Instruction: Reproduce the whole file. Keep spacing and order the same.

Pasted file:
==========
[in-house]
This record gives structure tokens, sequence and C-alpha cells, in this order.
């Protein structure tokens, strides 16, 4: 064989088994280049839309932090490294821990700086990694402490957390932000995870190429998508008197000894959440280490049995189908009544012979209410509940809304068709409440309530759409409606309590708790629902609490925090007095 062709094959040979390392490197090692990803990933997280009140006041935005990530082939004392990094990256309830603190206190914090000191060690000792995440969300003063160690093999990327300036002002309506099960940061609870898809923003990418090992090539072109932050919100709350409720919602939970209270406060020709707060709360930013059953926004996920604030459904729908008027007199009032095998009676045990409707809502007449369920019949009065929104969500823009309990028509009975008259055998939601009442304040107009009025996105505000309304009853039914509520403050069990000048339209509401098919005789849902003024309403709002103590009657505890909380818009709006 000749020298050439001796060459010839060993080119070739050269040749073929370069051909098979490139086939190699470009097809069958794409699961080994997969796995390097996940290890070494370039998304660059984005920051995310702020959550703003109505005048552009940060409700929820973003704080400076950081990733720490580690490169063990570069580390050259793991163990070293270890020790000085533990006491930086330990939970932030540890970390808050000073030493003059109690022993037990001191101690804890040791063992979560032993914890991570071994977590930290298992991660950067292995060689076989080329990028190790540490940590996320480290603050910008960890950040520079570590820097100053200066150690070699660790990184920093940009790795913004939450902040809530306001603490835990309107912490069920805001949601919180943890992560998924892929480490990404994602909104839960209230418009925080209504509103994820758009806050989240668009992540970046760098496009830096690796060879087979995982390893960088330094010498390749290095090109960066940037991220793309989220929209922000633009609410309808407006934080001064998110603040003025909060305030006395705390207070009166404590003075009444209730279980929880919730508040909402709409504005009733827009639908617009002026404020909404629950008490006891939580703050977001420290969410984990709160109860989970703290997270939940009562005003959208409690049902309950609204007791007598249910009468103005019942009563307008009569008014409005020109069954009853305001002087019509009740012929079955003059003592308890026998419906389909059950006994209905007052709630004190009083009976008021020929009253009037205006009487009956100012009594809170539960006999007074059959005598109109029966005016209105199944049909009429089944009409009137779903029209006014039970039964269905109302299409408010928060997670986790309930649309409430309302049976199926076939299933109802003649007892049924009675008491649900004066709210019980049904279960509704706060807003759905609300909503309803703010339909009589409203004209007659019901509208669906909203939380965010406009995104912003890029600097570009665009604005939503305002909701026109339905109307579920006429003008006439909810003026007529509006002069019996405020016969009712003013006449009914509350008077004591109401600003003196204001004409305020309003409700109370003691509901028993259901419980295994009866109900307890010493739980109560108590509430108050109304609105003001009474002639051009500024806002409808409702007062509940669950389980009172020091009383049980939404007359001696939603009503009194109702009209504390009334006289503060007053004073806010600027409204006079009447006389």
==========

[in-house]
This record gives structure tokens, sequence and C-alpha cells, in this order.
């Protein structure tokens, strides 16, 4: 064989088994280049839309932090490294821990700086990694402490957390932000995870190429998508008197000894959440280490049995189908009544012979209410509940809304068709409440309530759409409606309590708790629902609490925090007095 062709094959040979390392490197090692990803990933997280009140006041935005990530082939004392990094990256309830603190206190914090000191060690000792995440969300003063160690093999990327300036002002309506099960940061609870898809923003990418090992090539072109932050919100709350409720919602939970209270406060020709707060709360930013059953926004996920604030459904729908008027007199009032095998009676045990409707809502007449369920019949009065929104969500823009309990028509009975008259055998939601009442304040107009009025996105505000309304009853039914509520403050069990000048339209509401098919005789849902003024309403709002103590009657505890909380818009709006 000749020298050439001796060459010839060993080119070739050269040749073929370069051909098979490139086939190699470009097809069958794409699961080994997969796995390097996940290890070494370039998304660059984005920051995310702020959550703003109505005048552009940060409700929820973003704080400076950081990733720490580690490169063990570069580390050259793991163990070293270890020790000085533990006491930086330990939970932030540890970390808050000073030493003059109690022993037990001191101690804890040791063992979560032993914890991570071994977590930290298992991660950067292995060689076989080329990028190790540490940590996320480290603050910008960890950040520079570590820097100053200066150690070699660790990184920093940009790795913004939450902040809530306001603490835990309107912490069920805001949601919180943890992560998924892929480490990404994602909104839960209230418009925080209504509103994820758009806050989240668009992540970046760098496009830096690796060879087979995982390893960088330094010498390749290095090109960066940037991220793309989220929209922000633009609410309808407006934080001064998110603040003025909060305030006395705390207070009166404590003075009444209730279980929880919730508040909402709409504005009733827009639908617009002026404020909404629950008490006891939580703050977001420290969410984990709160109860989970703290997270939940009562005003959208409690049902309950609204007791007598249910009468103005019942009563307008009569008014409005020109069954009853305001002087019509009740012929079955003059003592308890026998419906389909059950006994209905007052709630004190009083009976008021020929009253009037205006009487009956100012009594809170539960006999007074059959005598109109029966005016209105199944049909009429089944009409009137779903029209006014039970039964269905109302299409408010928060997670986790309930649309409430309302049976199926076939299933109802003649007892049924009675008491649900004066709210019980049904279960509704706060807003759905609300909503309803703010339909009589409203004209007659019901509208669906909203939380965010406009995104912003890029600097570009665009604005939503305002909701026109339905109307579920006429003008006439909810003026007529509006002069019996405020016969009712003013006449009914509350008077004591109401600003003196204001004409305020309003409700109370003691509901028993259901419980295994009866109900307890010493739980109560108590509430108050109304609105003001009474002639051009500024806002409808409702007062509940669950389980009172020091009383049980939404007359001696939603009503009194109702009209504390009334006289503060007053004073806010600027409204006079009447006389």